Reviewers’ Corner

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Here are a couple of the latest travel-book reviews written by an ITN reader.

“Fodor’s African Safari” (2004, Fodor’s LLC, Fodor’s Travel Publications. ISBN 1400012341 — 190 pp., $9.95 paper).

This guidebook’s focus is how to choose big-game adventures in East or Southern Africa. However, its maps, organization, paucity of wildlife information and multiple checklists distract from the objective and even prove misleading.

The book’s only two maps show Eastern and Southern African countries but fail to illustrate all national parks and game reserves, offering only directional arrows for southern Tanzania’s destinations (Ruaha, Selous) and completely ignoring Zambia’s Luangwa Valley. Unless consulting a separate map, this is confusing when reading later descriptions of the very parks for which you have no graphic reference.

Sections entitled “Getting Started” and “Your Safari Style” are separated by a chapter on “When and Where to Go,” with no clear relationship established among them. One’s budget relates directly to choice of safari, but there is no direct discussion between costs and fly-in, mobile or walking options.

I have found that preferences in the animals and behaviors I intend to view determine my choice of country and park. Safari activities are often specific to locale, access and time of day. A decision to see rhino effectively eliminates most Southern African countries and all but South Africa’s largest parks. However, charts listing animals by area appear in the final third of the guide, after other basics affecting safari plans have already been outlined.

Wildlife is glossed over in other ways. Unlike in competing books (Lonely Planet, Rough Guides), there is no comprehensive overview of what is observed on safari, let alone classifications and photos. No significant text is devoted to birds or reptiles.

Many checklists and charts are offered, ranging from rudimentary advice (take pets to kennel; how to pack) to specific (game-watching etiquette, outfitter resources). More practical are discussions on safari clothing and camera selections. In fact, this guidebook’s best, most useful advice is contained within these sections.

As a veteran of nine safaris, I did not find “Fodor’s African Safari” worthwhile and do not recommend it for first-timers. Wildlife adventures involve tradeoffs between cost and destination as well as comfort and adventure level. This guide does not address choices, or what is seen where, well enough to offer travelers the comprehensive data needed to make informed safari plans.

— DIANE POWELL FERGUSON, Scottsdale, AZ

“The Rough Guide to Tanzania” (2003, Rough Guides Ltd./Penguin Putnam. ISBN 1858287839 — 784 pp., $22.95 paper).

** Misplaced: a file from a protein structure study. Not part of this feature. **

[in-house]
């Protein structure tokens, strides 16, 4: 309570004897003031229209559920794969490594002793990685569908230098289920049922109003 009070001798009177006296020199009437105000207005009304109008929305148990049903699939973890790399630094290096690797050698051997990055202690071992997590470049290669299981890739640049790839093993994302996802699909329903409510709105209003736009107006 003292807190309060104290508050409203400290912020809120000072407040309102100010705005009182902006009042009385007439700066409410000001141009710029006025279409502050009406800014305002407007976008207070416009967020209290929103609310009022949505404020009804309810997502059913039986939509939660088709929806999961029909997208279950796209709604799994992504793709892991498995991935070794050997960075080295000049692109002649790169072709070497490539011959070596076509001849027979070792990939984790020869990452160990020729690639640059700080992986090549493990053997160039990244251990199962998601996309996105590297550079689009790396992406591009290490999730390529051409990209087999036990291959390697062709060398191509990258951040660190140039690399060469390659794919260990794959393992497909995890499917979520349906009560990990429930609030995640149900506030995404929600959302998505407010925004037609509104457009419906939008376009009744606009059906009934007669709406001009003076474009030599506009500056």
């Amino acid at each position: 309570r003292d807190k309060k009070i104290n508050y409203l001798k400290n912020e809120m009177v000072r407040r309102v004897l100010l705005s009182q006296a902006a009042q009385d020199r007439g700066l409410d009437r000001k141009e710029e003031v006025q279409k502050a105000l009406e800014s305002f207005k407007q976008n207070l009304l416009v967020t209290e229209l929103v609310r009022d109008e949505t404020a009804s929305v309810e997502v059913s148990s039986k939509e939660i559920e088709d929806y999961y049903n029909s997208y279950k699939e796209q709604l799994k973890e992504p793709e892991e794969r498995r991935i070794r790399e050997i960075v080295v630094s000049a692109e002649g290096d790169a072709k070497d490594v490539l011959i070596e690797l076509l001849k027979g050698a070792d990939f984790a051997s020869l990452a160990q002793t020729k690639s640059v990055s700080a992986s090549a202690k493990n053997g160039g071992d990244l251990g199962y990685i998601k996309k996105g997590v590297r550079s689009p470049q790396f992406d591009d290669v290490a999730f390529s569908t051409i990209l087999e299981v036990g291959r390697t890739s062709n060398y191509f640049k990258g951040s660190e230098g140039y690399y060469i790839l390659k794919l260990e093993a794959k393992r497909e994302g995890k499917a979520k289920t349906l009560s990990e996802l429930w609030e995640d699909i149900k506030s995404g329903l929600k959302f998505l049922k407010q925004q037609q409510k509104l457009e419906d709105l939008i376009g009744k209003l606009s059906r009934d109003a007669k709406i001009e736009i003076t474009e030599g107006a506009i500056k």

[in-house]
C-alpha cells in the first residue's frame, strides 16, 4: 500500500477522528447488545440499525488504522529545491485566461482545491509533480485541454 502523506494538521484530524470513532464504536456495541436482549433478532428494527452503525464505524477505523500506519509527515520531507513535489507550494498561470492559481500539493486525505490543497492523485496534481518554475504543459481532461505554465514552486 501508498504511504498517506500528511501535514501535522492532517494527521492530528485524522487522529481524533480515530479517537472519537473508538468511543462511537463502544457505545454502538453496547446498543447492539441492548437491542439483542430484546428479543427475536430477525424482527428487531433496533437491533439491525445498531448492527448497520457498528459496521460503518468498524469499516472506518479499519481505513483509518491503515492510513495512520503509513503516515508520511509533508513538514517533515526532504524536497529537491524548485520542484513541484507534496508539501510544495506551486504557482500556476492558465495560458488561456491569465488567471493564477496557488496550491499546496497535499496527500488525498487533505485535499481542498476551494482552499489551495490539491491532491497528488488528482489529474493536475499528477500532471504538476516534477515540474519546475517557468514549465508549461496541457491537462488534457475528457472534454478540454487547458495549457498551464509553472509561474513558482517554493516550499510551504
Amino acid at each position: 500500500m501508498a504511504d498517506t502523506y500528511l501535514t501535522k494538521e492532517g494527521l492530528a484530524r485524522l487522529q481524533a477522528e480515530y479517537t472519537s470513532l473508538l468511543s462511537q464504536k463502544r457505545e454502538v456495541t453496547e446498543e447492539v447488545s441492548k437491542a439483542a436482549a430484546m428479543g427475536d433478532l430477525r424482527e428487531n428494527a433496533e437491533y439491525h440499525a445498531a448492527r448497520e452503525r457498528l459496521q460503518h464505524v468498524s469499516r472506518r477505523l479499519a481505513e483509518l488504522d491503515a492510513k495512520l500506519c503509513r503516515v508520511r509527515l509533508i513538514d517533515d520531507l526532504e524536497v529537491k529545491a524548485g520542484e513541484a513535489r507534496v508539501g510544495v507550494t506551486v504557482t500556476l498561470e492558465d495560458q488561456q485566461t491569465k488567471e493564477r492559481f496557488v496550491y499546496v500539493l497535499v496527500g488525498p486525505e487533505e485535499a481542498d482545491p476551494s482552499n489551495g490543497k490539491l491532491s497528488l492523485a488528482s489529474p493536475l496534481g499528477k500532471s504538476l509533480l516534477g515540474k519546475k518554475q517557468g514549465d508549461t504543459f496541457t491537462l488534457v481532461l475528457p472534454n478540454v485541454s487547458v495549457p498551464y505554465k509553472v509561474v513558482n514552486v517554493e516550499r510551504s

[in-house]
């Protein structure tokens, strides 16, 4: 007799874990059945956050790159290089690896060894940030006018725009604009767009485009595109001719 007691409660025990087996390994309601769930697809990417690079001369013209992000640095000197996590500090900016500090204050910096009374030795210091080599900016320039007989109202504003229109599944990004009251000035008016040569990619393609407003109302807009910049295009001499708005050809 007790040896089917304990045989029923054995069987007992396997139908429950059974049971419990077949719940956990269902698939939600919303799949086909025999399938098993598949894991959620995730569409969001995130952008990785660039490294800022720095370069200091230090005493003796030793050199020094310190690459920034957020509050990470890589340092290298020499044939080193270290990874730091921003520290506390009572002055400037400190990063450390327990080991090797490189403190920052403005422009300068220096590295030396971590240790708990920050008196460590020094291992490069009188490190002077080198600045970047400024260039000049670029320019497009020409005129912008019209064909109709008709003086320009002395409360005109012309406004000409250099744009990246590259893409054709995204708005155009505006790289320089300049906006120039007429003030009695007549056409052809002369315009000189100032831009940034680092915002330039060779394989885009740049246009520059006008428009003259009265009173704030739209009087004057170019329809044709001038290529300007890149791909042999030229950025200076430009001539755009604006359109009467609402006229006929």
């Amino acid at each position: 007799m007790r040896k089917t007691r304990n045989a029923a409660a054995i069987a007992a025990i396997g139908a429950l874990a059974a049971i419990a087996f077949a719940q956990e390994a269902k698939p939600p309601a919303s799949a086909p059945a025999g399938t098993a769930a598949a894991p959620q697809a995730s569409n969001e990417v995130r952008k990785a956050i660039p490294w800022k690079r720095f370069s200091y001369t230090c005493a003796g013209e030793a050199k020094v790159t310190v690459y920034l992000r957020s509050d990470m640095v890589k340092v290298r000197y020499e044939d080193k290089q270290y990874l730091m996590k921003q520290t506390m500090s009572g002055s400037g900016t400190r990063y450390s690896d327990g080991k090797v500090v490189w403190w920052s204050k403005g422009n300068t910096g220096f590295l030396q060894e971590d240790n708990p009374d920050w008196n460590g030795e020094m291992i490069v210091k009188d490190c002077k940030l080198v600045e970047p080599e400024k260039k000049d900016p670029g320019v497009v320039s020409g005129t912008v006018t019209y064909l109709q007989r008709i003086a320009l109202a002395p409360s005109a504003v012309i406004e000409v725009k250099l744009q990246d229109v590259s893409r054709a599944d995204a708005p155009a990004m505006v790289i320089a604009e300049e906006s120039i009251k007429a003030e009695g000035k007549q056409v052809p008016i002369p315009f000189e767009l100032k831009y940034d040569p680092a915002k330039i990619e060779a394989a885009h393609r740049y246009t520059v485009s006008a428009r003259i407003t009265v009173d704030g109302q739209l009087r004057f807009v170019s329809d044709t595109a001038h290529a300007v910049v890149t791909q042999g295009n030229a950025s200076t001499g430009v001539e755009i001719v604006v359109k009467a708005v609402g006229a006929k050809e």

This first edition for Tanzania offers extremely comprehensive information from multiple perspectives: cultural, historical and practical. It alternately addresses art, cuisine, language and music with accommodations, sights, wildlife and transport.

Organization makes it very easy to use. Detailed introductory remarks set the tone: “Where and When to Go,” with bold text for principal sights and activities, followed by “23 Things Not to Miss.”

A wildlife field guide appears at the outset. Covering both East and Southern Africa, it enables safari-goers to make informed decisions about what is to be seen by area.

“Basics” encompass everything from air, communications, costs and lodging to rough road travel and choosing safaris. “Trouble” includes tips to avoid bribes and muggings.

The core 11 chapters cover geographic areas, offering initial “Highlights,” then often daunting detail and excellent maps. Multiple city and town plans are labeled clearly with principal attractions, hotels and restaurants. National park graphics show access, headquarters and natural features.

Another handy series feature — there are listings for in-country travel agents and outfitters.

Language pronunciation pointers and sample phrases conclude the array of resources.

The book describes hotels and restaurants without mincing words. I reviewed those with which I was familiar. Accurate opinions predominated, whether reviewing northern Tanzania’s Lobo Wildlife Lodge’s “awesome views” but “sloppy” service, the lack of nets at Tarangire Safari Lodge or one of Arusha’s best Italian eateries, Mezza Luna (“expensive but generally excellent”).

Rough Guides typically document transport data superbly; this is no exception. “Travel Details” list access points and methods by area, with bus, ferry and train logistics plus estimated journey times.

Boxed text supplements the understanding of Tanzanian culture and tribal history with diverse snippets on baobab trees, chimpanzees, rock art and witchcraft.

For a thorough, well-researched source loaded with information, there are few equals. “The Rough Guide to Tanzania” offers something for everyone and would greatly enhance a traveler’s trip planning and understanding of Tanzania.

— DIANE POWELL FERGUSON, Scottsdale, AZ